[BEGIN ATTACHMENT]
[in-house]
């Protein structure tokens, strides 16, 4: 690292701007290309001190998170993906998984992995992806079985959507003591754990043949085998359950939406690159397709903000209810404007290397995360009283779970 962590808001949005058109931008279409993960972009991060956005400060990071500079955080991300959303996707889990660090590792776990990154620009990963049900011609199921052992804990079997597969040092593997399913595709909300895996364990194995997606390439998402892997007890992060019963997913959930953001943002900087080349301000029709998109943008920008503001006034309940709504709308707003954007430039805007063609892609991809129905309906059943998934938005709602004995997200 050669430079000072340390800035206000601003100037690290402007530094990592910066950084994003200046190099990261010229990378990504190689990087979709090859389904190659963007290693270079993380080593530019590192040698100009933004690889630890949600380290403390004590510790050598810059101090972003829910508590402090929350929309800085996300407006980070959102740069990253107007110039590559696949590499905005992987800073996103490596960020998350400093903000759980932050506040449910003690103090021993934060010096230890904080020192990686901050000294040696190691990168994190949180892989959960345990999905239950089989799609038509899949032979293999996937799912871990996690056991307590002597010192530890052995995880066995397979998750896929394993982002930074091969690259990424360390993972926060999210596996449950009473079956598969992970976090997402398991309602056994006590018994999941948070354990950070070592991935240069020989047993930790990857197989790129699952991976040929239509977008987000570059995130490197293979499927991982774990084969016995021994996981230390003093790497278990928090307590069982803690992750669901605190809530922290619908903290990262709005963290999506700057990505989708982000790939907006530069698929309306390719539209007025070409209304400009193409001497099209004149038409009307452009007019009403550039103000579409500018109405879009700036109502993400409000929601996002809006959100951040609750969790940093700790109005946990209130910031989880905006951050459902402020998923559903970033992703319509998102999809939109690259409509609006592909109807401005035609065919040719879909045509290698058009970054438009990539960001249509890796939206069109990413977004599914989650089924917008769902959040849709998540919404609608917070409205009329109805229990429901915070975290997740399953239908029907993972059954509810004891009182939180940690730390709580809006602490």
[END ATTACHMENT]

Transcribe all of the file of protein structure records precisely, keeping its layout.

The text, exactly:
[in-house]
């Protein structure tokens, strides 16, 4: 690292701007290309001190998170993906998984992995992806079985959507003591754990043949085998359950939406690159397709903000209810404007290397995360009283779970 962590808001949005058109931008279409993960972009991060956005400060990071500079955080991300959303996707889990660090590792776990990154620009990963049900011609199921052992804990079997597969040092593997399913595709909300895996364990194995997606390439998402892997007890992060019963997913959930953001943002900087080349301000029709998109943008920008503001006034309940709504709308707003954007430039805007063609892609991809129905309906059943998934938005709602004995997200 050669430079000072340390800035206000601003100037690290402007530094990592910066950084994003200046190099990261010229990378990504190689990087979709090859389904190659963007290693270079993380080593530019590192040698100009933004690889630890949600380290403390004590510790050598810059101090972003829910508590402090929350929309800085996300407006980070959102740069990253107007110039590559696949590499905005992987800073996103490596960020998350400093903000759980932050506040449910003690103090021993934060010096230890904080020192990686901050000294040696190691990168994190949180892989959960345990999905239950089989799609038509899949032979293999996937799912871990996690056991307590002597010192530890052995995880066995397979998750896929394993982002930074091969690259990424360390993972926060999210596996449950009473079956598969992970976090997402398991309602056994006590018994999941948070354990950070070592991935240069020989047993930790990857197989790129699952991976040929239509977008987000570059995130490197293979499927991982774990084969016995021994996981230390003093790497278990928090307590069982803690992750669901605190809530922290619908903290990262709005963290999506700057990505989708982000790939907006530069698929309306390719539209007025070409209304400009193409001497099209004149038409009307452009007019009403550039103000579409500018109405879009700036109502993400409000929601996002809006959100951040609750969790940093700790109005946990209130910031989880905006951050459902402020998923559903970033992703319509998102999809939109690259409509609006592909109807401005035609065919040719879909045509290698058009970054438009990539960001249509890796939206069109990413977004599914989650089924917008769902959040849709998540919404609608917070409205009329109805229990429901915070975290997740399953239908029907993972059954509810004891009182939180940690730390709580809006602490």